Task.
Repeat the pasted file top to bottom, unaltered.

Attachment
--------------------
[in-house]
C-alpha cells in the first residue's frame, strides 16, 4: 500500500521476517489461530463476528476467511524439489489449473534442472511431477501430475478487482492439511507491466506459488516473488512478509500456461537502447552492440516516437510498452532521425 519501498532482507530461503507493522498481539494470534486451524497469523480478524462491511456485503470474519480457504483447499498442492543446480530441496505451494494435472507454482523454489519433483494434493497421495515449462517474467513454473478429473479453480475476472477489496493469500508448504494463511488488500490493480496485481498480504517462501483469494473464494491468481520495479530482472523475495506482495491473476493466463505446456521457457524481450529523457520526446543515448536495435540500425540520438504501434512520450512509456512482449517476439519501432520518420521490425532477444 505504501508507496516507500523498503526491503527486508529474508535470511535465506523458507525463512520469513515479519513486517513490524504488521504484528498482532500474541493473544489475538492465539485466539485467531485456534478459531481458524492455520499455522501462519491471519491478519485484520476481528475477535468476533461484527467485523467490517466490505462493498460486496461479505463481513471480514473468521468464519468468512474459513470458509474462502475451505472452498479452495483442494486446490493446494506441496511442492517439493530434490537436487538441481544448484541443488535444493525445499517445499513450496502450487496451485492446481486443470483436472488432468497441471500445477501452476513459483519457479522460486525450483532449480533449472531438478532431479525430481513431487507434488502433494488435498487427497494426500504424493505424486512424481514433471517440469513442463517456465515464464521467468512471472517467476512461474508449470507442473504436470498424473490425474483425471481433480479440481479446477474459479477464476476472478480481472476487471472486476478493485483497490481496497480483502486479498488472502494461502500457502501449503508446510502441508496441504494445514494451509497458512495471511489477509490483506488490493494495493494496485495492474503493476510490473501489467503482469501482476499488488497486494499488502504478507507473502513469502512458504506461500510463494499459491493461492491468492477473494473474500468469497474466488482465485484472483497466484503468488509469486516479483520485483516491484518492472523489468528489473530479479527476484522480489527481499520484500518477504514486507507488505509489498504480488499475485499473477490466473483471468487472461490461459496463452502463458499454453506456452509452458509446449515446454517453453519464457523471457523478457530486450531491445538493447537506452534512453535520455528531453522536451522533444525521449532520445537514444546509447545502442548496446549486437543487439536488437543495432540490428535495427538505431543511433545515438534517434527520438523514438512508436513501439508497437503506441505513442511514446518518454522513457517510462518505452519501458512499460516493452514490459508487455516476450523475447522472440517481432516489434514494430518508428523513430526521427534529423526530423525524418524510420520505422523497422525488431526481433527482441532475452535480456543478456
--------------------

[in-house]
C-alpha cells in the first residue's frame, strides 16, 4: 500500500521476517489461530463476528476467511524439489489449473534442472511431477501430475478487482492439511507491466506459488516473488512478509500456461537502447552492440516516437510498452532521425 519501498532482507530461503507493522498481539494470534486451524497469523480478524462491511456485503470474519480457504483447499498442492543446480530441496505451494494435472507454482523454489519433483494434493497421495515449462517474467513454473478429473479453480475476472477489496493469500508448504494463511488488500490493480496485481498480504517462501483469494473464494491468481520495479530482472523475495506482495491473476493466463505446456521457457524481450529523457520526446543515448536495435540500425540520438504501434512520450512509456512482449517476439519501432520518420521490425532477444 505504501508507496516507500523498503526491503527486508529474508535470511535465506523458507525463512520469513515479519513486517513490524504488521504484528498482532500474541493473544489475538492465539485466539485467531485456534478459531481458524492455520499455522501462519491471519491478519485484520476481528475477535468476533461484527467485523467490517466490505462493498460486496461479505463481513471480514473468521468464519468468512474459513470458509474462502475451505472452498479452495483442494486446490493446494506441496511442492517439493530434490537436487538441481544448484541443488535444493525445499517445499513450496502450487496451485492446481486443470483436472488432468497441471500445477501452476513459483519457479522460486525450483532449480533449472531438478532431479525430481513431487507434488502433494488435498487427497494426500504424493505424486512424481514433471517440469513442463517456465515464464521467468512471472517467476512461474508449470507442473504436470498424473490425474483425471481433480479440481479446477474459479477464476476472478480481472476487471472486476478493485483497490481496497480483502486479498488472502494461502500457502501449503508446510502441508496441504494445514494451509497458512495471511489477509490483506488490493494495493494496485495492474503493476510490473501489467503482469501482476499488488497486494499488502504478507507473502513469502512458504506461500510463494499459491493461492491468492477473494473474500468469497474466488482465485484472483497466484503468488509469486516479483520485483516491484518492472523489468528489473530479479527476484522480489527481499520484500518477504514486507507488505509489498504480488499475485499473477490466473483471468487472461490461459496463452502463458499454453506456452509452458509446449515446454517453453519464457523471457523478457530486450531491445538493447537506452534512453535520455528531453522536451522533444525521449532520445537514444546509447545502442548496446549486437543487439536488437543495432540490428535495427538505431543511433545515438534517434527520438523514438512508436513501439508497437503506441505513442511514446518518454522513457517510462518505452519501458512499460516493452514490459508487455516476450523475447522472440517481432516489434514494430518508428523513430526521427534529423526530423525524418524510420520505422523497422525488431526481433527482441532475452535480456543478456